Area

Bound by the Canal Ring, Oud Zuid and the Amstel River and the Amstel Canal, De Pijp is psychologically centered on the Albert Cuypmarkt and its intersecting streets filled with cafés and restaurants. Residents usually describe where they live to visitors as the neighbourhood ‘behind the Heineken brewery’.

History

Built at the end of the 19th century on a landscape of marsh and windmills, De Pijp’s narrow streets are indeed quite ‘pipe’-like. Working-class families often rented out any spare rooms to students and artists for a fair price. For example, the artist Piet Mondriaan lived here to think about simple lines in an area that the writer Bordewijk once described as ‘a ramshackle bordello, a klog made of rock’. Eduard Jacobs became the father of Dutch cabaret by fusing song, comedy and biting social comment in the small bars of the neighbourhood. Naturally, brewers such as Heineken were on hand to supply the drink. It was only with the arrival of Turkish, Moroccan, Surinamese and other immigrants in the 1960s and 1970s that the neighbourhood began embracing the plus sides of family values and cheap ethnic food.

Highlights

Yes indeed: the Albert Cuypmarkt is not only the ‘kitchen of Amsterdam’ but also the place to witness the city in action. With decades of practice, this is the area to experience multicultural reality in a very relaxed way. And with the Amstel River and Sarphatipark nearby, there’s always a quiet escape at hand. There are also many hidden treats to be discovered: from a building with gnomes throwing balls on its roof to a public library built on the principles of Theosophy.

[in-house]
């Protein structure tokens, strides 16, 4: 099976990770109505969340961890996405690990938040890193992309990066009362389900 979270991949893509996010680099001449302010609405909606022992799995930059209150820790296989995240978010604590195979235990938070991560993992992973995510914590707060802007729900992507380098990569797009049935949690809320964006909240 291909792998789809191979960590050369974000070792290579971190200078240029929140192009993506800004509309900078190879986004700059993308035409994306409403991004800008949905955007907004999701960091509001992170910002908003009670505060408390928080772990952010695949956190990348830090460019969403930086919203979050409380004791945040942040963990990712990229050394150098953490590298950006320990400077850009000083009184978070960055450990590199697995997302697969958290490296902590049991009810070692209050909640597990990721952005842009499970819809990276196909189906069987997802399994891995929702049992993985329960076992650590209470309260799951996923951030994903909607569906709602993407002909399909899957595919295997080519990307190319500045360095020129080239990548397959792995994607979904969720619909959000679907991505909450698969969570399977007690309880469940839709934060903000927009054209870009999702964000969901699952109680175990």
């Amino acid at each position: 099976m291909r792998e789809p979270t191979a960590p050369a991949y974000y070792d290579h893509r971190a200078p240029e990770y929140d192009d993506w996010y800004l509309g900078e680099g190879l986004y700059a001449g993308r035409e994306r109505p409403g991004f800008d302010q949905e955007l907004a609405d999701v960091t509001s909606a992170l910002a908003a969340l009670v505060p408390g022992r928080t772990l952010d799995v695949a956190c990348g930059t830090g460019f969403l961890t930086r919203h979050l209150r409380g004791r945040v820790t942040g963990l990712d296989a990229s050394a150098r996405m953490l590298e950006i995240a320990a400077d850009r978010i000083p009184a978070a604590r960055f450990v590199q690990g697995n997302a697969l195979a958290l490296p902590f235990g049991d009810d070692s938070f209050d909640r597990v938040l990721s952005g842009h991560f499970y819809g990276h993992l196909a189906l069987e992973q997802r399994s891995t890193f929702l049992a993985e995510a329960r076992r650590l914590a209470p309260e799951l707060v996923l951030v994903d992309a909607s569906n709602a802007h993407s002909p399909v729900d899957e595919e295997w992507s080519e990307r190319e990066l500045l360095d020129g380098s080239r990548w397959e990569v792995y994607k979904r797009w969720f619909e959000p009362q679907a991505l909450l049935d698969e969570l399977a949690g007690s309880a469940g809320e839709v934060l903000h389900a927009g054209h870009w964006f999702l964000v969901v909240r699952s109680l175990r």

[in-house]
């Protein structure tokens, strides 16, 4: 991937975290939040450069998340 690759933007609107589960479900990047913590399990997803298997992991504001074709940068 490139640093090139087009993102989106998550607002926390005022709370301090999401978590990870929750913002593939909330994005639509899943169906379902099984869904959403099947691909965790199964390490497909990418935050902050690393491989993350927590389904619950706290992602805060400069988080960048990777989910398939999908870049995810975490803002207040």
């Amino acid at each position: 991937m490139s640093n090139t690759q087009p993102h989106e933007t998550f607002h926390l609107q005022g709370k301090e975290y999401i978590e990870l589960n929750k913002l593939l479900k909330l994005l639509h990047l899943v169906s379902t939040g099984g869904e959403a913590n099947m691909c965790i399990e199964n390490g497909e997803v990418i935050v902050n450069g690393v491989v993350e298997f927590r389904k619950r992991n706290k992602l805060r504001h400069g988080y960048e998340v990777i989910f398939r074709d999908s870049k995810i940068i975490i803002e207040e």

Your neighbourhood

For a very diverse neighbourhood, there are a lot of young mothers causing traffic jams with their cargo bike (bakfiets) as they shuttle their children around the neighbourhood’s many schools. Residents feel generally safe and are much more concerned about what will happen when the NZ-lijn metro finally opens under Ferdinand Bolstraat. De Pijp will have finally come of age with all the conveniences of urban living while still maintaining a very a strong sense of community. In short, it's the new Jordaan.

Eating, drinking, etc

While still the best neighbourhood to choose from a wide selection of ethnic food, more high-end bars and restaurants have come on the scene to service students and young professionals. In particular, along the market cross-streets of Frans Halstraat, 1e van der Helststraat and 1e Sweelinckstraat. Even further east along Van Woustraat, a former fast food strip, there are now several of the city’s more highly regarded restaurants. But perhaps most representative of the area is Bazar, a former church on Albert Cuypmarkt that has been reinvented as a funky pan-North African café.